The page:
Dr Blake Spady: The current forecast (as of 25 July 2023) from the NOAA Coral Reef Watch Four-Month Coral Bleaching Outlook product indicates a high likelihood that coral bleaching-level heat stress (up to Alert Level 2, associated with severe coral bleaching and significant mortality) will continue in Florida and the Gulf of Mexico. The Outlook also predicts the bleaching-level heat stress will spread south, impacting the eastern Caribbean, from Cuba to the Lesser Antilles, and the western Caribbean, from the Yucatan peninsula (Mexico) to Colombia. There is also heat stress currently accumulating in the Pacific Ocean, which shows potential for bleaching-level heat stress to spread to some regions of the western tropical Pacific, including the Northwestern Hawaiian Islands.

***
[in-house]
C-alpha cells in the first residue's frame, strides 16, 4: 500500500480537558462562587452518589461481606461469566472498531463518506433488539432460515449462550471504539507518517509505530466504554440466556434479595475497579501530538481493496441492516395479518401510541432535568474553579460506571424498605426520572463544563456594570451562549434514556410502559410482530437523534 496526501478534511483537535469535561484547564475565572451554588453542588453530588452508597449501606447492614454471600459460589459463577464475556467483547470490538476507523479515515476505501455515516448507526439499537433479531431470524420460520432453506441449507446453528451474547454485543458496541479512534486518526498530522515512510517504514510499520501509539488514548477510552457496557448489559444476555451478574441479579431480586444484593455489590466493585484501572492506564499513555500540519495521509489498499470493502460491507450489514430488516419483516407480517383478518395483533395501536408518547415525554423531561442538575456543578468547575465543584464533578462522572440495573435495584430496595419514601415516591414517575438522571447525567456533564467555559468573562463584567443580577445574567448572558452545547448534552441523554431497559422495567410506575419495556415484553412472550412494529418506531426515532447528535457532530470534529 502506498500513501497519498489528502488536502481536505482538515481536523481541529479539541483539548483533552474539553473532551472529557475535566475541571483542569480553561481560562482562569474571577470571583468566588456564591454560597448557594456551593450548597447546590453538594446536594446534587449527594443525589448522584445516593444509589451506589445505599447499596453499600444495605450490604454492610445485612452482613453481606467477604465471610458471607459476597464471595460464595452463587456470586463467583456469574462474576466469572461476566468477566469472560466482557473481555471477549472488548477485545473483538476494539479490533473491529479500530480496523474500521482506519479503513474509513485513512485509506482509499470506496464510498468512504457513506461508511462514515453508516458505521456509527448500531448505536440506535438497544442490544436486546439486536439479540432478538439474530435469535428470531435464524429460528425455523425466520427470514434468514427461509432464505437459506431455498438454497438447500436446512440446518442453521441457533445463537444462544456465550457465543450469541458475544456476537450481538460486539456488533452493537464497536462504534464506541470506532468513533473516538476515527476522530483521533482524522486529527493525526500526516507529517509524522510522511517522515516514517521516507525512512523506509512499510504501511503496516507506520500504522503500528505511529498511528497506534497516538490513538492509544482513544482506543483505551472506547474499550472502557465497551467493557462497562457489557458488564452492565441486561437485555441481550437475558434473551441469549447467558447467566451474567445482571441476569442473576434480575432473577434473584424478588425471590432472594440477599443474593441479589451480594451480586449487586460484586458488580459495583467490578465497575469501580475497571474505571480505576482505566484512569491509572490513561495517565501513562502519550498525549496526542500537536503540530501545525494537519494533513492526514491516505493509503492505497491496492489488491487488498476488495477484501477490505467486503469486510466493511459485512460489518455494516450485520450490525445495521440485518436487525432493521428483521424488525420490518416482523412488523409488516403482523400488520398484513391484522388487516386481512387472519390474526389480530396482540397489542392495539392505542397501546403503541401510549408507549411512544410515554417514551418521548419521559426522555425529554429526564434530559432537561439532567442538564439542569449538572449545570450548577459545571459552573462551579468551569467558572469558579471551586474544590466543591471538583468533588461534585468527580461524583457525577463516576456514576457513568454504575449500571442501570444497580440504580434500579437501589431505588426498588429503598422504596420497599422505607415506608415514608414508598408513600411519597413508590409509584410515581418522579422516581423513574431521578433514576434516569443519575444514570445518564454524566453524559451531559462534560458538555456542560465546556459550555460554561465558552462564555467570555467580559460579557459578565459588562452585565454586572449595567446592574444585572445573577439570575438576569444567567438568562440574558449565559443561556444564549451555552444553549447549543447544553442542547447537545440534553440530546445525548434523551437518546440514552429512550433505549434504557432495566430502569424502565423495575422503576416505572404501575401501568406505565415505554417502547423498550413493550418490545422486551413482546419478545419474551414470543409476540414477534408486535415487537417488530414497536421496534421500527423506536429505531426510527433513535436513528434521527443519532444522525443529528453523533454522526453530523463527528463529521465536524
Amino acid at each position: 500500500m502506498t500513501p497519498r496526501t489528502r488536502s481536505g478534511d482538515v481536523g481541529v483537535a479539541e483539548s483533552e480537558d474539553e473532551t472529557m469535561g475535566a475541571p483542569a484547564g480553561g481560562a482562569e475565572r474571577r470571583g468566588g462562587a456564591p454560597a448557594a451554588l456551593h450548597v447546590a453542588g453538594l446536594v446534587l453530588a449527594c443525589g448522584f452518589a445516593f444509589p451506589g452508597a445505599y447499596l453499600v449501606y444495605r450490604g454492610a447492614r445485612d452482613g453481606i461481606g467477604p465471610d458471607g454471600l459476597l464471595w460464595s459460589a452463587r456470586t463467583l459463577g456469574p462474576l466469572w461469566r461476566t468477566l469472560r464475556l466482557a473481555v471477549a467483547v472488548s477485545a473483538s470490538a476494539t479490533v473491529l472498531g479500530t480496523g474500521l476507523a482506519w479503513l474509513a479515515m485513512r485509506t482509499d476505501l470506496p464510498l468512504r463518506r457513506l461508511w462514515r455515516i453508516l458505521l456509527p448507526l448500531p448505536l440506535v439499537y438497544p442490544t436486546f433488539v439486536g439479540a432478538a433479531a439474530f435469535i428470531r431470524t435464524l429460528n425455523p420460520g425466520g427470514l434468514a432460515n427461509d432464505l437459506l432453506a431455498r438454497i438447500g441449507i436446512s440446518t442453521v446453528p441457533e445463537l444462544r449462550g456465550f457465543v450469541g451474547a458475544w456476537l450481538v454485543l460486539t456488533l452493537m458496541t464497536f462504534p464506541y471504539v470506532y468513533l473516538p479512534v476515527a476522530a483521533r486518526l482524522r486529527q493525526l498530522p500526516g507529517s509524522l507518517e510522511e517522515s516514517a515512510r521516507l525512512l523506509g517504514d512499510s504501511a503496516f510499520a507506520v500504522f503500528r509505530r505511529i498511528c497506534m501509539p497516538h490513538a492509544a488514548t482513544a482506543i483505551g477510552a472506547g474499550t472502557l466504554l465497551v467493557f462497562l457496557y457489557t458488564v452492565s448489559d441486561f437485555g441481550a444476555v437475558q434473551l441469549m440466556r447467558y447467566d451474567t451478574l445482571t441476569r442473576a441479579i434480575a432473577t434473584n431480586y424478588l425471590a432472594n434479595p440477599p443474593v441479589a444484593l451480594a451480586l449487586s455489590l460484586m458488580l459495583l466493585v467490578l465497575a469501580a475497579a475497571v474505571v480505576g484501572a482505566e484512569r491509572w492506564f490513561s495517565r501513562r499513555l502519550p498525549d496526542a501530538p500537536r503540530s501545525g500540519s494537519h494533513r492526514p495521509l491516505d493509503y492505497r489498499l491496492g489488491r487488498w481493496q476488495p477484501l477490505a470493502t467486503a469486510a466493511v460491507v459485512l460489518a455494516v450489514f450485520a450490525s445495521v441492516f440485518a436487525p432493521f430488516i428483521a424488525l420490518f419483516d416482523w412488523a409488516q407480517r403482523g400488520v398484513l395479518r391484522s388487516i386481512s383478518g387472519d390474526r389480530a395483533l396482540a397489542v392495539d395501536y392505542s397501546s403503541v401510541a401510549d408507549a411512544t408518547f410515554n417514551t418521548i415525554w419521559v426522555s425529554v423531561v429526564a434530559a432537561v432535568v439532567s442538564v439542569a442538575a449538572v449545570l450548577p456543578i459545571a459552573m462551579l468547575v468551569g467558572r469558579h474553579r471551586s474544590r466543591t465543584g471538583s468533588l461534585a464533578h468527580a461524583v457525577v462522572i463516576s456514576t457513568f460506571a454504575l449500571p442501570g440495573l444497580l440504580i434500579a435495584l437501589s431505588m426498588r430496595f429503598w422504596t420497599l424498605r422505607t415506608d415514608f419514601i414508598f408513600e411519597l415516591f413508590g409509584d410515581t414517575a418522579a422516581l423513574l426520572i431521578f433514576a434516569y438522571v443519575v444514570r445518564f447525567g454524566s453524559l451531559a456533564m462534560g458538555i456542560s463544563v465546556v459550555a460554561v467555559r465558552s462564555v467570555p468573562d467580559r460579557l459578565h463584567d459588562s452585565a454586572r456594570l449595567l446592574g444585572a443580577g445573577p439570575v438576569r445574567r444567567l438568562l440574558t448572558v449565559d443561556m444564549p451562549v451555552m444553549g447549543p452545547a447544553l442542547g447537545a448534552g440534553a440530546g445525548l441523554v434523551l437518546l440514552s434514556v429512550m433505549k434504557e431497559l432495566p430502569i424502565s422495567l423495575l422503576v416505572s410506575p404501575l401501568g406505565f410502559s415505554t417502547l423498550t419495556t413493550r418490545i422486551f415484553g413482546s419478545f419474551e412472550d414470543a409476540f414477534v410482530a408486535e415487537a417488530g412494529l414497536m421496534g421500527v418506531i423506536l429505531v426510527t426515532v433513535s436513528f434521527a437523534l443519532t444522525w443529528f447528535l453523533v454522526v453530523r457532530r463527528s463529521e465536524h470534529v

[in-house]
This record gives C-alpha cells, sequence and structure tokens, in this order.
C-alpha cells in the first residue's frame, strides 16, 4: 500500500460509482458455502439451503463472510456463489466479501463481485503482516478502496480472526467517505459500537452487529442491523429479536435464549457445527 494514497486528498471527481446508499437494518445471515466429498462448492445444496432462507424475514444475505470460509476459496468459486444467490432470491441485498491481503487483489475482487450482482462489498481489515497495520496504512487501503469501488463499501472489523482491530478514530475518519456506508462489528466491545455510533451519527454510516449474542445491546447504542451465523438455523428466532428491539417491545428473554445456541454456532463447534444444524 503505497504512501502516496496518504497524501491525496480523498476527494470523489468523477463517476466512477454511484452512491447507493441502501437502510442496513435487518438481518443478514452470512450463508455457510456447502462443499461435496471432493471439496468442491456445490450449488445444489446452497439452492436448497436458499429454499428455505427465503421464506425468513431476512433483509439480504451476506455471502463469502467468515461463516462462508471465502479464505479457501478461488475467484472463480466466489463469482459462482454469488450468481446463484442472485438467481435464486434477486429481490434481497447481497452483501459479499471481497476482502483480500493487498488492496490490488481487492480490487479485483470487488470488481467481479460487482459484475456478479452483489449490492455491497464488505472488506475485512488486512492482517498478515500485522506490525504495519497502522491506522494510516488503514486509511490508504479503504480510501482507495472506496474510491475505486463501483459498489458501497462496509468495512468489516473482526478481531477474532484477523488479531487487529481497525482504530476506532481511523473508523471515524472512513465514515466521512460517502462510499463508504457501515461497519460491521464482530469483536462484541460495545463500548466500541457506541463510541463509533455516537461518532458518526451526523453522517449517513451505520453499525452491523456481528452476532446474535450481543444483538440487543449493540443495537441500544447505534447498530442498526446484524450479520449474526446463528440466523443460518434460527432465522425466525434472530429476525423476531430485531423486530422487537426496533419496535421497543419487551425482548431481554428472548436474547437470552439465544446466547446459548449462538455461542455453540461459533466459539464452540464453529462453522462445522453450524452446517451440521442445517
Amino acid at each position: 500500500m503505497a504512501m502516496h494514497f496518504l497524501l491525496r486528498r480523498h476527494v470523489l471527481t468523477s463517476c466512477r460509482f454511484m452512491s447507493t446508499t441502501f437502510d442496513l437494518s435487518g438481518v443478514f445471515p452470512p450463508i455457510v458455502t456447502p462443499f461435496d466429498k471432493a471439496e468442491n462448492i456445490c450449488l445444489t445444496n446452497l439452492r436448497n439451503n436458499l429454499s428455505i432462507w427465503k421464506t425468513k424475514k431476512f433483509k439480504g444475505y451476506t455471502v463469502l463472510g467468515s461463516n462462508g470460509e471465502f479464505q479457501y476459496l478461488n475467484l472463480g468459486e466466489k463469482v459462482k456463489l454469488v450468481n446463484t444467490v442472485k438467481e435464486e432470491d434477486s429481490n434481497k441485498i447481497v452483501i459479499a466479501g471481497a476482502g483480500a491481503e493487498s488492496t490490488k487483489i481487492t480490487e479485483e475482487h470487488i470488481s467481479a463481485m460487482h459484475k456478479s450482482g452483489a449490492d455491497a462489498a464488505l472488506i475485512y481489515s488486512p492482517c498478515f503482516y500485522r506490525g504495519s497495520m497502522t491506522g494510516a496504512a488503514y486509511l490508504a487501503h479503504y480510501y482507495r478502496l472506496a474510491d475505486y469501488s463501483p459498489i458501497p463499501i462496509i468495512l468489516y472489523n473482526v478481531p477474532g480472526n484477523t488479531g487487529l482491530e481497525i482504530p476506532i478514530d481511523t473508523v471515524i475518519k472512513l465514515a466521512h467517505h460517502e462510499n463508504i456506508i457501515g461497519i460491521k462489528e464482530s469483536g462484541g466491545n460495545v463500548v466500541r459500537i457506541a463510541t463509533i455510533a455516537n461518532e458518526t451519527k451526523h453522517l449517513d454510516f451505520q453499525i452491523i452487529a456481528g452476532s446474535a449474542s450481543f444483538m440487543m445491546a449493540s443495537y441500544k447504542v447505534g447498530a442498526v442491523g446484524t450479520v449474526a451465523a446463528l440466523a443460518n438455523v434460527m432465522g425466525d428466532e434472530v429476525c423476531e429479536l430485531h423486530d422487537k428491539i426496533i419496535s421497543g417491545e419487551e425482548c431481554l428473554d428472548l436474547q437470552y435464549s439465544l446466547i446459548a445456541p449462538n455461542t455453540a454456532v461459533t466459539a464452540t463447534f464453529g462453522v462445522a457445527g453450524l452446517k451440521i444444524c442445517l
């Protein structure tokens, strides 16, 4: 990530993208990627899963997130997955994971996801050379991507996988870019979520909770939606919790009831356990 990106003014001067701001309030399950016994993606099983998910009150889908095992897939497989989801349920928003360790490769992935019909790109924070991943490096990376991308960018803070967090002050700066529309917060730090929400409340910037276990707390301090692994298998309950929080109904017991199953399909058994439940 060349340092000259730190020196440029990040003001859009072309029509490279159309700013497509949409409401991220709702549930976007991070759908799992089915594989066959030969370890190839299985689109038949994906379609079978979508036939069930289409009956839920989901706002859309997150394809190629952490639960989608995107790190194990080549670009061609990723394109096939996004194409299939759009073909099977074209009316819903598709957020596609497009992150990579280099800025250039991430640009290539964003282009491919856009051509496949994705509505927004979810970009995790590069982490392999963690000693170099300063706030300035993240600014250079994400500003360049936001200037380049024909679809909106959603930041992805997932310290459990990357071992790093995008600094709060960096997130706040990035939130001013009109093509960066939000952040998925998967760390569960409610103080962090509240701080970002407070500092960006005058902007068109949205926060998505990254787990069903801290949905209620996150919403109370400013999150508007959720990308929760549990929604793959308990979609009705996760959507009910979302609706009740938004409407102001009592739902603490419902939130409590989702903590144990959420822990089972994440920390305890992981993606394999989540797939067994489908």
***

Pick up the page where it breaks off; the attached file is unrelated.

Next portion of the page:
How does the heat stress and coral bleaching seen/forecast in this region compare to that seen in previous years? Is it unique or unprecedented?
Dr Blake Spady: Heat stress accumulation within the Caribbean has never before reached this level of intensity or extent this early in the summer season for any year within the satellite record (1985-present). Certain regions, including the Florida Keys, have already exceeded their historical maximum values of sea surface temperature and accumulated heat stress, with several additional weeks of high temperatures expected. Heat stress in these regions typically continue to accumulate into September, so there is potential for environmental damage beyond what has been reported so far.
What are the implications of this for marine life in the region?